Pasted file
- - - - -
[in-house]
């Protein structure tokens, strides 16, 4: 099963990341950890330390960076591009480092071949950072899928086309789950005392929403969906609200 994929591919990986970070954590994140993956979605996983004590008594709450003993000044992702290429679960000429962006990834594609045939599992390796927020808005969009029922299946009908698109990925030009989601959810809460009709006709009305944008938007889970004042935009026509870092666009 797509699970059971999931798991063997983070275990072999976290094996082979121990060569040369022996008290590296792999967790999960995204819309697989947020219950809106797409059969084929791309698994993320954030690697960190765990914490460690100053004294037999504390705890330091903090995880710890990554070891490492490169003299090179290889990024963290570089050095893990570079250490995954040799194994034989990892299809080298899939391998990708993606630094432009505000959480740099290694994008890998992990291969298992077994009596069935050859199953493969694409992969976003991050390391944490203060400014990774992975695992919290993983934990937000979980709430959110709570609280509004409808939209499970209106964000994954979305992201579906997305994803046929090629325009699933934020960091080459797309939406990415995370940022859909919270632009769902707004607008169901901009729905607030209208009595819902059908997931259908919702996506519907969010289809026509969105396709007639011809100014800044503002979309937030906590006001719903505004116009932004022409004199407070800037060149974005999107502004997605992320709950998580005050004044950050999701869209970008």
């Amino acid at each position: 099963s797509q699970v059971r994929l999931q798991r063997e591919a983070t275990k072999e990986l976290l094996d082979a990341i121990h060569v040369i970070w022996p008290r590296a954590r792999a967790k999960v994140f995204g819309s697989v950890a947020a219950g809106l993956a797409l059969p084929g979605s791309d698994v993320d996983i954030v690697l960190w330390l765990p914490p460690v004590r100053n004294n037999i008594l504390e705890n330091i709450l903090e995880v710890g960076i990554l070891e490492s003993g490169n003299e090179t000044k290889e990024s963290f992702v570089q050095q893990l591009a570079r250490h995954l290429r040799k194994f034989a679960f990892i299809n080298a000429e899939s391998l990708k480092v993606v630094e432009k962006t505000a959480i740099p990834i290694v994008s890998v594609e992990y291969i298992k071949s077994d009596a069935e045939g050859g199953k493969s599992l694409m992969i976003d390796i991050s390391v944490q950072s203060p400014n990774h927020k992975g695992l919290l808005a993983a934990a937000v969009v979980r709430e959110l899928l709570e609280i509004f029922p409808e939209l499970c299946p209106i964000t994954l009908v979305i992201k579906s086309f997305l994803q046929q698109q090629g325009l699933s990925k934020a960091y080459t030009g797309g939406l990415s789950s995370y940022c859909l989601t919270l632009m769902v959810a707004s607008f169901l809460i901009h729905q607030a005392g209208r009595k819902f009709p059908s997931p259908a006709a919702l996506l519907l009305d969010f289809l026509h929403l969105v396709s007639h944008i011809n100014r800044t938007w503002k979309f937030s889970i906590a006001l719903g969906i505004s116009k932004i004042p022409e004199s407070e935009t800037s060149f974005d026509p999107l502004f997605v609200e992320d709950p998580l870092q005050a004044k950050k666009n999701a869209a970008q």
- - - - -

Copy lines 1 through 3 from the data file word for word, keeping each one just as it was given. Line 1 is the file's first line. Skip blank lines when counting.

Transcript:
[in-house]
């Protein structure tokens, strides 16, 4: 099963990341950890330390960076591009480092071949950072899928086309789950005392929403969906609200 994929591919990986970070954590994140993956979605996983004590008594709450003993000044992702290429679960000429962006990834594609045939599992390796927020808005969009029922299946009908698109990925030009989601959810809460009709006709009305944008938007889970004042935009026509870092666009 797509699970059971999931798991063997983070275990072999976290094996082979121990060569040369022996008290590296792999967790999960995204819309697989947020219950809106797409059969084929791309698994993320954030690697960190765990914490460690100053004294037999504390705890330091903090995880710890990554070891490492490169003299090179290889990024963290570089050095893990570079250490995954040799194994034989990892299809080298899939391998990708993606630094432009505000959480740099290694994008890998992990291969298992077994009596069935050859199953493969694409992969976003991050390391944490203060400014990774992975695992919290993983934990937000979980709430959110709570609280509004409808939209499970209106964000994954979305992201579906997305994803046929090629325009699933934020960091080459797309939406990415995370940022859909919270632009769902707004607008169901901009729905607030209208009595819902059908997931259908919702996506519907969010289809026509969105396709007639011809100014800044503002979309937030906590006001719903505004116009932004022409004199407070800037060149974005999107502004997605992320709950998580005050004044950050999701869209970008």
């Amino acid at each position: 099963s797509q699970v059971r994929l999931q798991r063997e591919a983070t275990k072999e990986l976290l094996d082979a990341i121990h060569v040369i970070w022996p008290r590296a954590r792999a967790k999960v994140f995204g819309s697989v950890a947020a219950g809106l993956a797409l059969p084929g979605s791309d698994v993320d996983i954030v690697l960190w330390l765990p914490p460690v004590r100053n004294n037999i008594l504390e705890n330091i709450l903090e995880v710890g960076i990554l070891e490492s003993g490169n003299e090179t000044k290889e990024s963290f992702v570089q050095q893990l591009a570079r250490h995954l290429r040799k194994f034989a679960f990892i299809n080298a000429e899939s391998l990708k480092v993606v630094e432009k962006t505000a959480i740099p990834i290694v994008s890998v594609e992990y291969i298992k071949s077994d009596a069935e045939g050859g199953k493969s599992l694409m992969i976003d390796i991050s390391v944490q950072s203060p400014n990774h927020k992975g695992l919290l808005a993983a934990a937000v969009v979980r709430e959110l899928l709570e609280i509004f029922p409808e939209l499970c299946p209106i964000t994954l009908v979305i992201k579906s086309f997305l994803q046929q698109q090629g325009l699933s990925k934020a960091y080459t030009g797309g939406l990415s789950s995370y940022c859909l989601t919270l632009m769902v959810a707004s607008f169901l809460i901009h729905q607030a005392g209208r009595k819902f009709p059908s997931p259908a006709a919702l996506l519907l009305d969010f289809l026509h929403l969105v396709s007639h944008i011809n100014r800044t938007w503002k979309f937030s889970i906590a006001l719903g969906i505004s116009k932004i004042p022409e004199s407070e935009t800037s060149f974005d026509p999107l502004f997605v609200e992320d709950p998580l870092q005050a004044k950050k666009n999701a869209a970008q």